In Bangladesh, where almost two-thirds of the population is based in rural areas, digital healthcare is being successfully utilized in order to improve access for those outside of cities. For instance, these policies have seen the country facilitating over 7.65 million telehealth calls, while digital centers have been put in place for those without a mobile phone. 

Without a clear shift to digital healthcare, the urban-rural healthcare divide will only become more entrenched. Digitization will bridge this gap by giving everyone 24/7 access to medical help, without the need for a long journey or a reliance on a spread-out workforce. 

The technology is growing more sophisticated each year, meaning the longer we wait to implement it, the more potentially life-saving developments we will miss out on. We now have access to remote patient monitoring, telemedicine, big data analytics and, most recently, the emergence of AI and machine learning. We can utilize these technologies and combine them with highly patient-centric solutions such as the Digital Front Door (DFD), which puts people in control of their health data and decisions. 

The future of healthcare is right in front of us - but many still refuse to embrace the value of digitization. AI has the potential to radically transform chronic care management, diagnostics, clinical decision support and much more. Yet, in a recent survey of healthcare professionals, 44% reported that they had never been involved in the development or execution of an AI solution. Even the surveyors themselves noted how surprising this was. 

COVID-19 has exposed the flaws of our dated healthcare system and has prompted organizations worldwide to urgently look for new solutions. My team at Orion Health is working on implementing a DFD in Canada as we speak. The pandemic has undoubtedly spurred on digital change across a number of countries, but America’s healthcare sector has been too slow to join this wave.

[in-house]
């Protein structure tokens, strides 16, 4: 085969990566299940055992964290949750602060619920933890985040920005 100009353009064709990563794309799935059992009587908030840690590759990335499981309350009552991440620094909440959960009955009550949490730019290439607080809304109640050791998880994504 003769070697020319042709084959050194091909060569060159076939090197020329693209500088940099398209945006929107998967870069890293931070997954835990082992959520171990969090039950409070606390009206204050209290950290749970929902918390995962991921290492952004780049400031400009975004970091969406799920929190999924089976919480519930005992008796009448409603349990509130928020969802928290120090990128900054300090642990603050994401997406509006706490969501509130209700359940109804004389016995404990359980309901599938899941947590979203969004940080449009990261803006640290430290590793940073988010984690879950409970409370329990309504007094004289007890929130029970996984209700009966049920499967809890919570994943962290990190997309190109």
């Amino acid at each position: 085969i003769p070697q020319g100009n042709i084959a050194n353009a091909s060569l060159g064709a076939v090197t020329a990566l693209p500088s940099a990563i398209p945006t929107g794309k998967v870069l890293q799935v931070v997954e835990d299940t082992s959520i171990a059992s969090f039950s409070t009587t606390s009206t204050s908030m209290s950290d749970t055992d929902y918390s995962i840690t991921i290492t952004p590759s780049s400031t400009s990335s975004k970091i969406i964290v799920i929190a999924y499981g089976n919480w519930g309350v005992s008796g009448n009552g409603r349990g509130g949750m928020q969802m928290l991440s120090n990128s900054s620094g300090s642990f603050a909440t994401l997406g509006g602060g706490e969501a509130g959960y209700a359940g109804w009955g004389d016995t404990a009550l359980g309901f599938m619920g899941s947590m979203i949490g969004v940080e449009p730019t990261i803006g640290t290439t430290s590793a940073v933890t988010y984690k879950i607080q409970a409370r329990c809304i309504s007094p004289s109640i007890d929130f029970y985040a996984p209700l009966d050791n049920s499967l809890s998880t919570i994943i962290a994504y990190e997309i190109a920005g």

We should look to the example of Estonia, for instance, whose nationwide digital innovation platform stands as a blueprint for other countries. This enables all health and social care to be incorporated into one platform, which irons out any interoperability issues that some critics claim to be the main disadvantage of digitization. 

The continued evolution of digital health will remove barriers to accessing care and improve the quality of life for those who otherwise feel they have to ignore serious health conditions, simply because they cannot reach a doctor. Furthermore, these technologies will reduce the strain on healthcare workers and emergency departments. This is especially welcome in the midst of today’s global healthcare talent crisis, with the World Health Organization predicting a global shortage of 15 million health workers by 2030

Without a heavy reliance on technology, there truly isn’t a viable way forward for healthcare. Digital healthcare is in its infancy, but it is already making huge strides that can propel healthcare forwards and solve its deep-seated inefficiencies. 

Doctors are always told that they must put the patient first. Until we embrace the innovations that digital healthcare can offer, we will not be able to truthfully look our patients in the eyes and tell them that we are doing all we can to protect them. 



By Dr. Chris Hobson, Global Chief Medical Officer at Orion Health. Dr. Chris has been involved at Orion Health for over twenty years, through which he continues to drive advances in the integration of healthcare technology. He also works to boost awareness of the importance of health informatics.

Photo by Darlene Alderson